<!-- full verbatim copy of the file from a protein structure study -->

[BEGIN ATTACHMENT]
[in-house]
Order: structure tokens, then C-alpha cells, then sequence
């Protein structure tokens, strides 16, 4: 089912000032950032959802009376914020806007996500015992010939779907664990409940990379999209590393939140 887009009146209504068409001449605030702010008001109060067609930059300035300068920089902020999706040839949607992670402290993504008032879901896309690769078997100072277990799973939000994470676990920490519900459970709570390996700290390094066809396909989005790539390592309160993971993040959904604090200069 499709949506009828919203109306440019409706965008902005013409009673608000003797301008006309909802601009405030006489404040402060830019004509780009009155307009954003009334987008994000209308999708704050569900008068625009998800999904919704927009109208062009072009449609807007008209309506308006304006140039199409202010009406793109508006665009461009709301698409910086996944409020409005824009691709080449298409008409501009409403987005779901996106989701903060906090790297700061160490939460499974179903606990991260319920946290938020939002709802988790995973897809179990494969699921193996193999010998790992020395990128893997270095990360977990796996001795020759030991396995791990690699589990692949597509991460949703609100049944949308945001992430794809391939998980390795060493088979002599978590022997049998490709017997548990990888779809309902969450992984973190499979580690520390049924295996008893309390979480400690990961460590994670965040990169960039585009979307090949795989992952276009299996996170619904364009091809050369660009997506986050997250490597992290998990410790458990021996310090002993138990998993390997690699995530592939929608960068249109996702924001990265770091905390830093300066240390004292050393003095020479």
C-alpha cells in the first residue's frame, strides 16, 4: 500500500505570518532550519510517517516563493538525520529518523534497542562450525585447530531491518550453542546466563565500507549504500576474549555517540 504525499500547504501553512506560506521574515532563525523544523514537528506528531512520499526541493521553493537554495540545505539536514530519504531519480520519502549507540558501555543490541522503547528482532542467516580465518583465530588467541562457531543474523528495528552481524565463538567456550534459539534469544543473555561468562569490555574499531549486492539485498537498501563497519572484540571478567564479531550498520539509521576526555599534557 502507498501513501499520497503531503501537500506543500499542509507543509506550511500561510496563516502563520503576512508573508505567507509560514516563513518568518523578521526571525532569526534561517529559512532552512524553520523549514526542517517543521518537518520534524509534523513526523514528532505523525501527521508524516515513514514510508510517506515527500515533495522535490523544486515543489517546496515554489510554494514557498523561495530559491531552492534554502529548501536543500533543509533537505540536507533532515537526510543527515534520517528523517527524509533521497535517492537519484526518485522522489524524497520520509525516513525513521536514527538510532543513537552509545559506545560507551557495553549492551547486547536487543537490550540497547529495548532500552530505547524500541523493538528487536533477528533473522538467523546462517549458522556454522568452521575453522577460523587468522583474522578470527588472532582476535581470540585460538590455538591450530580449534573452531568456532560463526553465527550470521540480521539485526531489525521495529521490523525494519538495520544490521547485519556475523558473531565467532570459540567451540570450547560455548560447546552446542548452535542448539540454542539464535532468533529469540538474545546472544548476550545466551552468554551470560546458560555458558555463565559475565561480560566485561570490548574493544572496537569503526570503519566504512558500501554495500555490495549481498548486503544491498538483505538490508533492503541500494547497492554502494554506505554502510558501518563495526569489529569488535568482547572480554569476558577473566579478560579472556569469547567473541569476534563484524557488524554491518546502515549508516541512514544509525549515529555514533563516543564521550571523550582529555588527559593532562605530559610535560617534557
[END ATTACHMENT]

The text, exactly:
[in-house]
Order: structure tokens, then C-alpha cells, then sequence
């Protein structure tokens, strides 16, 4: 089912000032950032959802009376914020806007996500015992010939779907664990409940990379999209590393939140 887009009146209504068409001449605030702010008001109060067609930059300035300068920089902020999706040839949607992670402290993504008032879901896309690769078997100072277990799973939000994470676990920490519900459970709570390996700290390094066809396909989005790539390592309160993971993040959904604090200069 499709949506009828919203109306440019409706965008902005013409009673608000003797301008006309909802601009405030006489404040402060830019004509780009009155307009954003009334987008994000209308999708704050569900008068625009998800999904919704927009109208062009072009449609807007008209309506308006304006140039199409202010009406793109508006665009461009709301698409910086996944409020409005824009691709080449298409008409501009409403987005779901996106989701903060906090790297700061160490939460499974179903606990991260319920946290938020939002709802988790995973897809179990494969699921193996193999010998790992020395990128893997270095990360977990796996001795020759030991396995791990690699589990692949597509991460949703609100049944949308945001992430794809391939998980390795060493088979002599978590022997049998490709017997548990990888779809309902969450992984973190499979580690520390049924295996008893309390979480400690990961460590994670965040990169960039585009979307090949795989992952276009299996996170619904364009091809050369660009997506986050997250490597992290998990410790458990021996310090002993138990998993390997690699995530592939929608960068249109996702924001990265770091905390830093300066240390004292050393003095020479």
C-alpha cells in the first residue's frame, strides 16, 4: 500500500505570518532550519510517517516563493538525520529518523534497542562450525585447530531491518550453542546466563565500507549504500576474549555517540 504525499500547504501553512506560506521574515532563525523544523514537528506528531512520499526541493521553493537554495540545505539536514530519504531519480520519502549507540558501555543490541522503547528482532542467516580465518583465530588467541562457531543474523528495528552481524565463538567456550534459539534469544543473555561468562569490555574499531549486492539485498537498501563497519572484540571478567564479531550498520539509521576526555599534557 502507498501513501499520497503531503501537500506543500499542509507543509506550511500561510496563516502563520503576512508573508505567507509560514516563513518568518523578521526571525532569526534561517529559512532552512524553520523549514526542517517543521518537518520534524509534523513526523514528532505523525501527521508524516515513514514510508510517506515527500515533495522535490523544486515543489517546496515554489510554494514557498523561495530559491531552492534554502529548501536543500533543509533537505540536507533532515537526510543527515534520517528523517527524509533521497535517492537519484526518485522522489524524497520520509525516513525513521536514527538510532543513537552509545559506545560507551557495553549492551547486547536487543537490550540497547529495548532500552530505547524500541523493538528487536533477528533473522538467523546462517549458522556454522568452521575453522577460523587468522583474522578470527588472532582476535581470540585460538590455538591450530580449534573452531568456532560463526553465527550470521540480521539485526531489525521495529521490523525494519538495520544490521547485519556475523558473531565467532570459540567451540570450547560455548560447546552446542548452535542448539540454542539464535532468533529469540538474545546472544548476550545466551552468554551470560546458560555458558555463565559475565561480560566485561570490548574493544572496537569503526570503519566504512558500501554495500555490495549481498548486503544491498538483505538490508533492503541500494547497492554502494554506505554502510558501518563495526569489529569488535568482547572480554569476558577473566579478560579472556569469547567473541569476534563484524557488524554491518546502515549508516541512514544509525549515529555514533563516543564521550571523550582529555588527559593532562605530559610535560617534557